When your marriage isn’t working, you may start thinking about a separation. Perhaps you are tired of the constant arguing. Maybe you don’t talk at all. Travel schedules keep you apart. The kids take all your energy. You struggle with finances. Your spouse has habits that drive you crazy. Maybe somebody cheated. You’re just tired of each other. You can’t remember why you got married in the first place.
Whatever the situation, you may decide to separate. But before you do, here are some things to consider.
- Separation is expensive. When one household becomes two, expenses go up substantially. Mortgage/rent and household utility cost will probably double. Expenses like groceries and gasoline may increase 50-75 percent.
- Bills keep coming while couples sort out their future. Whether you currently cohabitate with your spouse in a one- or two-income household, you will now support two households on that same income.
- Unpaid utility and other bills can ruin a credit history in a short time.
- If you don’t have a budget, you need to make one. Make a list of all current living expenses and decide who will be responsible for what. Don’t forget about car repairs, kids’ sports fees and equipment, and all the other irregular expenses that come up.
- Are there costs associated with a different division of household responsibilities? For example: If a stay-at-home parent needs to find a job, you may need to budget for childcare expenses.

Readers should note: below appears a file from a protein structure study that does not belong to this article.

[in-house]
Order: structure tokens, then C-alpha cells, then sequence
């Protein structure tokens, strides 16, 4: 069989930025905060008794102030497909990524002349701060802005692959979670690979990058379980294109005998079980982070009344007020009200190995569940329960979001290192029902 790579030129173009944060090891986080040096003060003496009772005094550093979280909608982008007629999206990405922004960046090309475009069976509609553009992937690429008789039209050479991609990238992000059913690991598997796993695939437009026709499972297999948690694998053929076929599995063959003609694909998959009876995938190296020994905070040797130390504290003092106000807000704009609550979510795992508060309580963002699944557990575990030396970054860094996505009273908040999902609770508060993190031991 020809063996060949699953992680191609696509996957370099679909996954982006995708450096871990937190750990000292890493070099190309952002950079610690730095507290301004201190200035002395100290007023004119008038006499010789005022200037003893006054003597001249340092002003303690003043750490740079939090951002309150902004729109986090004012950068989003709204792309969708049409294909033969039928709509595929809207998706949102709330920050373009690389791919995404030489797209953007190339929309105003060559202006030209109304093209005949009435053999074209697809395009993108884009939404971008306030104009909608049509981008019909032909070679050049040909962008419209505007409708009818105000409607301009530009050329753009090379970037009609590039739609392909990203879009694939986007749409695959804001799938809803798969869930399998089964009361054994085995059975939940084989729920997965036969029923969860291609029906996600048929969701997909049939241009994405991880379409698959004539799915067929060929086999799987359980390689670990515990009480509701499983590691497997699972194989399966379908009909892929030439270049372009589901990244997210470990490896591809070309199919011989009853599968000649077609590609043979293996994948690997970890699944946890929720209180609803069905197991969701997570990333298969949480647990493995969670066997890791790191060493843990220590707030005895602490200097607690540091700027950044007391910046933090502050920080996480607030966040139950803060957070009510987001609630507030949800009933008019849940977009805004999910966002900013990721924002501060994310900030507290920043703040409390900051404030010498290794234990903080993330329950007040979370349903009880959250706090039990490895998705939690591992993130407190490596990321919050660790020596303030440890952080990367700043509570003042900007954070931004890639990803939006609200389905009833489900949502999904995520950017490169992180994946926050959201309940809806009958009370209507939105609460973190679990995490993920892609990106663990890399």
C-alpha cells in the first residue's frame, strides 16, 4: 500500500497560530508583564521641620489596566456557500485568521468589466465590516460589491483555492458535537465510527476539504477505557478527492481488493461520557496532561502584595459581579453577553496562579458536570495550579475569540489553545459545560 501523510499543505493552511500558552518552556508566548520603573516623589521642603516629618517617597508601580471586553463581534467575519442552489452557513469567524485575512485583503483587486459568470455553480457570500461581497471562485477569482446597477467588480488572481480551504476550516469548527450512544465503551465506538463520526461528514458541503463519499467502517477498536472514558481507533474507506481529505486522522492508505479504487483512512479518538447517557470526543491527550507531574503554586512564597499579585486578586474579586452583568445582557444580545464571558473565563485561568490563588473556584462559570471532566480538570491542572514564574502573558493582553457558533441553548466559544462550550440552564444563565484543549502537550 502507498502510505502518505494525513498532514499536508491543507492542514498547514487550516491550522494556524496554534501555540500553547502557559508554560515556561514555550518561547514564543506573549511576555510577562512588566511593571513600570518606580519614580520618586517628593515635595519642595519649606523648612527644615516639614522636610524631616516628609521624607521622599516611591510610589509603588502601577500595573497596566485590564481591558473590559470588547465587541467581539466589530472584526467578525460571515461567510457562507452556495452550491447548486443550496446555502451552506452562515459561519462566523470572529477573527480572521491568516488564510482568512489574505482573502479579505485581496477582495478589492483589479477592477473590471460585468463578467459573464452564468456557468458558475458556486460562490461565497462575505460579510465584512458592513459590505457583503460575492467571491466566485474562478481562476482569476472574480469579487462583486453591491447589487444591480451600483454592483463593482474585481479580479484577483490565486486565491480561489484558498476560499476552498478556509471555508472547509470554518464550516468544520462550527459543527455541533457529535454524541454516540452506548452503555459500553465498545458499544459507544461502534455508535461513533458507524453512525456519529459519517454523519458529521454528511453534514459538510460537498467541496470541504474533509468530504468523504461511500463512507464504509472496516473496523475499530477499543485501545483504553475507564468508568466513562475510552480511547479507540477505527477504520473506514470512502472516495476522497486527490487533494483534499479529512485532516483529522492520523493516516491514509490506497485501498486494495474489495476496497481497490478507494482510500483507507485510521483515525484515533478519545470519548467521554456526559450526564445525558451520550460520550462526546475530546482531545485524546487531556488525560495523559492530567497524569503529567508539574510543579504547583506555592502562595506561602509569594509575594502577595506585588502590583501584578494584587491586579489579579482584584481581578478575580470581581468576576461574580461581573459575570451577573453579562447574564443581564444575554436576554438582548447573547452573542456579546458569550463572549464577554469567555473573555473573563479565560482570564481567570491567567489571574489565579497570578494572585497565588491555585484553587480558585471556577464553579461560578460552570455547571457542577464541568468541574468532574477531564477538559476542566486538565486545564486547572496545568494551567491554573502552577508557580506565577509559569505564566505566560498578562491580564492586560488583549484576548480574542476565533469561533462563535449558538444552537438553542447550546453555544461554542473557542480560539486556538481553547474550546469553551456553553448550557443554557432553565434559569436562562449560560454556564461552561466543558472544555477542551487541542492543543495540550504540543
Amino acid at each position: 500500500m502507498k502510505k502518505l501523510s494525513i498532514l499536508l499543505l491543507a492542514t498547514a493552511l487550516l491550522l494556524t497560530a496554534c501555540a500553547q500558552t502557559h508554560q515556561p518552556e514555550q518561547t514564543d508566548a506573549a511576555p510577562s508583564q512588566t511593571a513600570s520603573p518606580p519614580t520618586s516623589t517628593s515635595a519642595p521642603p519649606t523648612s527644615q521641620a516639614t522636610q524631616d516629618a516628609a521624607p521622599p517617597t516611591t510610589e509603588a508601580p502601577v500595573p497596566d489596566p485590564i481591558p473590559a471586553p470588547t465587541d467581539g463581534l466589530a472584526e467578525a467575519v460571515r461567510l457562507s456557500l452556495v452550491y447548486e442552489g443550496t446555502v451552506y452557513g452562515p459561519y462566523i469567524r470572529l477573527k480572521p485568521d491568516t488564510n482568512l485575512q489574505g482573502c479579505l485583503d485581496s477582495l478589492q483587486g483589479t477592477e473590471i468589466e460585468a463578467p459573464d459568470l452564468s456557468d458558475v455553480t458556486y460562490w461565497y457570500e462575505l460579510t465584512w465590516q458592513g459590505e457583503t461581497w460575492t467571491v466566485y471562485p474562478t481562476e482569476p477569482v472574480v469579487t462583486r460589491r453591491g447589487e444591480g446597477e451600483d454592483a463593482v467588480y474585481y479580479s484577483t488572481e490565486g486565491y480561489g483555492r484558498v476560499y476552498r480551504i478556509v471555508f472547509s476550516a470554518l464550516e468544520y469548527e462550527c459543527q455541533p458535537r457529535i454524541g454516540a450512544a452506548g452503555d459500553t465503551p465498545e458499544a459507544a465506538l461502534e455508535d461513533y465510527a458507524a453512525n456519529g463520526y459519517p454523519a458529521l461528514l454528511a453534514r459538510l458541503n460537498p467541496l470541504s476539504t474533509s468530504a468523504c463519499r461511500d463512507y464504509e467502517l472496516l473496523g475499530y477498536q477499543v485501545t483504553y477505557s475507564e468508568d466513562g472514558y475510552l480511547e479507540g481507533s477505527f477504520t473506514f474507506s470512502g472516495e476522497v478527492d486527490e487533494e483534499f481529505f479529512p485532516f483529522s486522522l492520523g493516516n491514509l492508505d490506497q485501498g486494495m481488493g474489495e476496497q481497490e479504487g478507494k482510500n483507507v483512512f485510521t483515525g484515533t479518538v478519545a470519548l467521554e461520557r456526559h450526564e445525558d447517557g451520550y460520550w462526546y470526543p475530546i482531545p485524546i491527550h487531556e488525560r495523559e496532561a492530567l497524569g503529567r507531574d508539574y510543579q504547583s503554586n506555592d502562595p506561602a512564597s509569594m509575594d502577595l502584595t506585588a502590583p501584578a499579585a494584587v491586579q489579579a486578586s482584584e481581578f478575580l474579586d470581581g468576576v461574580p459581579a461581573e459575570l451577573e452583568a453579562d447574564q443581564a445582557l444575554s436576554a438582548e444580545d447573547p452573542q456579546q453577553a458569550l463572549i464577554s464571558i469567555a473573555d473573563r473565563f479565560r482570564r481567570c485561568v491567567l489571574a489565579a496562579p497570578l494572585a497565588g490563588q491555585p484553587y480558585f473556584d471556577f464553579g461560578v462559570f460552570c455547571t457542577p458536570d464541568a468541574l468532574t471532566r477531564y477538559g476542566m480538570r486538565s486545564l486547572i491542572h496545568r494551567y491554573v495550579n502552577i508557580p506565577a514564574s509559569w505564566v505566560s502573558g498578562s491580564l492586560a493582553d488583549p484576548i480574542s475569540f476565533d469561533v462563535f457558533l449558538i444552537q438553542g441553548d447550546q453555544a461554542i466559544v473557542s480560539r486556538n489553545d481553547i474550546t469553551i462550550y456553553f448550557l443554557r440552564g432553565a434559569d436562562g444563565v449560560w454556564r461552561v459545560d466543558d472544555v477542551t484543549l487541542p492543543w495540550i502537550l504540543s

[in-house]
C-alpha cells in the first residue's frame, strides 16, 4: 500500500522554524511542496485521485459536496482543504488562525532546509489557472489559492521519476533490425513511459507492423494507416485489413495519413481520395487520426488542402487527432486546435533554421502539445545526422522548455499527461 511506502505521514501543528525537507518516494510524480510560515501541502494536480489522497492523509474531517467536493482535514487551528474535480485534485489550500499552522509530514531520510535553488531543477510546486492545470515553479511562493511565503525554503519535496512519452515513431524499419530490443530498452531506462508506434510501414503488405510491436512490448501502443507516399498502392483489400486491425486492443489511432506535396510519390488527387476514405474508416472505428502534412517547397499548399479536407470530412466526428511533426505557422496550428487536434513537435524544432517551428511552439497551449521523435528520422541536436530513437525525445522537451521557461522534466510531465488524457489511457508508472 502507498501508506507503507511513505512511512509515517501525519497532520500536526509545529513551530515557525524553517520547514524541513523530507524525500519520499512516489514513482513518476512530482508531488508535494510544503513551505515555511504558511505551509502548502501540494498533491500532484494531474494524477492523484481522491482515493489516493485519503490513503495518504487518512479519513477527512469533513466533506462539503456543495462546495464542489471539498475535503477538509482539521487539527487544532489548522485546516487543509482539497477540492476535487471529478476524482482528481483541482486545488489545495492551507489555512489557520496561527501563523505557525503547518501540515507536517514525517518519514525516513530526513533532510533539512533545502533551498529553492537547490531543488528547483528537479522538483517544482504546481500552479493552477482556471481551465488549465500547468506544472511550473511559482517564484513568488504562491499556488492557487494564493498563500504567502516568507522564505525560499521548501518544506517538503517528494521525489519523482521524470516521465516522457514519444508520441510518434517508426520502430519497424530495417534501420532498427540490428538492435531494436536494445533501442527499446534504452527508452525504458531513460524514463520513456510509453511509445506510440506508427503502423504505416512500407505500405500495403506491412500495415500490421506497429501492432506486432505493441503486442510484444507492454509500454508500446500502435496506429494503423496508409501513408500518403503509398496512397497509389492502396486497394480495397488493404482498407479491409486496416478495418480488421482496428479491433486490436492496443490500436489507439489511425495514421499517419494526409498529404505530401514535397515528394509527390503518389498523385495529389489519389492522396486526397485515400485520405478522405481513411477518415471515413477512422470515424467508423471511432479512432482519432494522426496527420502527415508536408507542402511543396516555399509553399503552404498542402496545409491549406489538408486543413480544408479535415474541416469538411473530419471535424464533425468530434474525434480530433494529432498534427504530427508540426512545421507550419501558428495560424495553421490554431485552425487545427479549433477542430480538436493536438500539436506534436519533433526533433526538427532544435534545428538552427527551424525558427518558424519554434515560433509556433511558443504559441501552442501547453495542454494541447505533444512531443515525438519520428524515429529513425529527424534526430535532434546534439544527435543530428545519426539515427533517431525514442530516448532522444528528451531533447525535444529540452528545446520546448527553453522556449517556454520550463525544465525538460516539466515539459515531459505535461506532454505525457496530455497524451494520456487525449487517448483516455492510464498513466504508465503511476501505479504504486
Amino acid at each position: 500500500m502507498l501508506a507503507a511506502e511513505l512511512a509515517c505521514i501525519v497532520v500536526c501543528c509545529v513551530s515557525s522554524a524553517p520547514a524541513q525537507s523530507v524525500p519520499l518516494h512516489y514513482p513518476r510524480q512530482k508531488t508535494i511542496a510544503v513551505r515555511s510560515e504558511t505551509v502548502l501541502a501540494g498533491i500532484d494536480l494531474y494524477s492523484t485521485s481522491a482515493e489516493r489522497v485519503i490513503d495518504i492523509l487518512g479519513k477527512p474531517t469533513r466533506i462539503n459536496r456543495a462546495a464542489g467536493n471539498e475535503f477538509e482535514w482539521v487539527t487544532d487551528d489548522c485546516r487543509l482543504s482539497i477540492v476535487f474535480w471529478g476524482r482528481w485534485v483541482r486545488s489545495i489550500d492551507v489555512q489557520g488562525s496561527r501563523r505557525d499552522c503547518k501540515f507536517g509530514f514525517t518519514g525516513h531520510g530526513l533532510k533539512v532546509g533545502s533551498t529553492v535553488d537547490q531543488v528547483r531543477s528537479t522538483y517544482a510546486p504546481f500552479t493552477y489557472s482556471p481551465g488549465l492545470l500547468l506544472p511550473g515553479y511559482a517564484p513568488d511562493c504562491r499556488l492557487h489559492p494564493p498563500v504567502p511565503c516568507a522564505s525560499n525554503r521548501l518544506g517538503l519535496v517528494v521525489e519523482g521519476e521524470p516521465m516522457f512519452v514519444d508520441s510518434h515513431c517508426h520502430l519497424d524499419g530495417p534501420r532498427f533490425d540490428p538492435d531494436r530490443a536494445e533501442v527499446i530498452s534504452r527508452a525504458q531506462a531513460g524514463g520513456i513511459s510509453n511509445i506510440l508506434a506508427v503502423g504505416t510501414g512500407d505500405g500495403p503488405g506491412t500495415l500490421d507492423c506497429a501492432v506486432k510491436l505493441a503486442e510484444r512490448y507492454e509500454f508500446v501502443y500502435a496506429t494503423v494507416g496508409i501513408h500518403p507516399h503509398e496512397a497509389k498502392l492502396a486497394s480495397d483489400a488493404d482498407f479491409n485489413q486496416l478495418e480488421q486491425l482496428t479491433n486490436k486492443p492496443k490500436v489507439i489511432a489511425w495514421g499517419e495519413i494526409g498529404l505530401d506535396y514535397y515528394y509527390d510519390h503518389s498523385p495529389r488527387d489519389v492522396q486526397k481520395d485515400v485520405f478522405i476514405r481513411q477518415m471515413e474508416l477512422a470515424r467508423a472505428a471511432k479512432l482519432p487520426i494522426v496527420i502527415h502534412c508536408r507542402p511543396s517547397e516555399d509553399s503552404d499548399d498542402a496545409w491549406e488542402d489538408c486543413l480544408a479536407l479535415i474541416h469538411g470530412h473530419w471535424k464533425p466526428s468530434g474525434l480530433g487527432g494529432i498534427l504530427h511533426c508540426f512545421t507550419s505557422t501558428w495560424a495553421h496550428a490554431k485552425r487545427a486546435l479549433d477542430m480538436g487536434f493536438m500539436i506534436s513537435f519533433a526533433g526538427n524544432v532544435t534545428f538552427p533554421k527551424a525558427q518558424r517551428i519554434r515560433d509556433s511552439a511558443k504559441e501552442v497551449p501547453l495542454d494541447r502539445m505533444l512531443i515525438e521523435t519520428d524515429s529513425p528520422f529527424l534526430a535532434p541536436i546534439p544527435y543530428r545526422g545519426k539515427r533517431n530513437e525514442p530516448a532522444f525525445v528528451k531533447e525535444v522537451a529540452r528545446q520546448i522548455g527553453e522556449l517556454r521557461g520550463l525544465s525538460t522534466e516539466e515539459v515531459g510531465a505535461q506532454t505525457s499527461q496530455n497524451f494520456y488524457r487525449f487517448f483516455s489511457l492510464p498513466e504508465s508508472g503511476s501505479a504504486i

- How important is it to keep saving for retirement or adding to the college fund? Be prepared to make lifestyle changes. Decide what extras you can live without.
- In the U.S., at least three out of four separations end in divorce.
- Legal fees associated with a formal separation leading to divorce may range from a few thousand dollars to tens of thousands of dollars for complex matters involving lots of assets or custody battles. If you pursue divorce you will need legal advice. You may also want to talk to an accountant about how your taxes will be affected.
- Financial problems are one of the major sources of stress in a marriage. Separation almost always makes those problems worse.
The fact is, it can be a lot cheaper to save a marriage than to divorce. Tragically, the cost of marriage help often gets cut from the separation budget. As a result, couples who are struggling may put off getting help until the marriage is hanging by a thread.
Some couples choose to invest in professional marriage counseling or attend a seminar or workshop led by a skilled counselor. The A New Beginning workshop offered by Marriage Dynamics Institute is one example. More than three-quarters of couples who attend A New Beginning choose to stay together.
Getting help for your marriage is a worthwhile investment that can end up saving you a lot of money in the short term, and pay big dividends over your lifetime. Count the cost before you separate. And if you are already living apart, know that it is never too late to begin working toward reconciliation. Help is available.
Are you discouraged about ongoing problems in your marriage? Give us a call at 800-650-9995 to find out how we can help, or contact us here.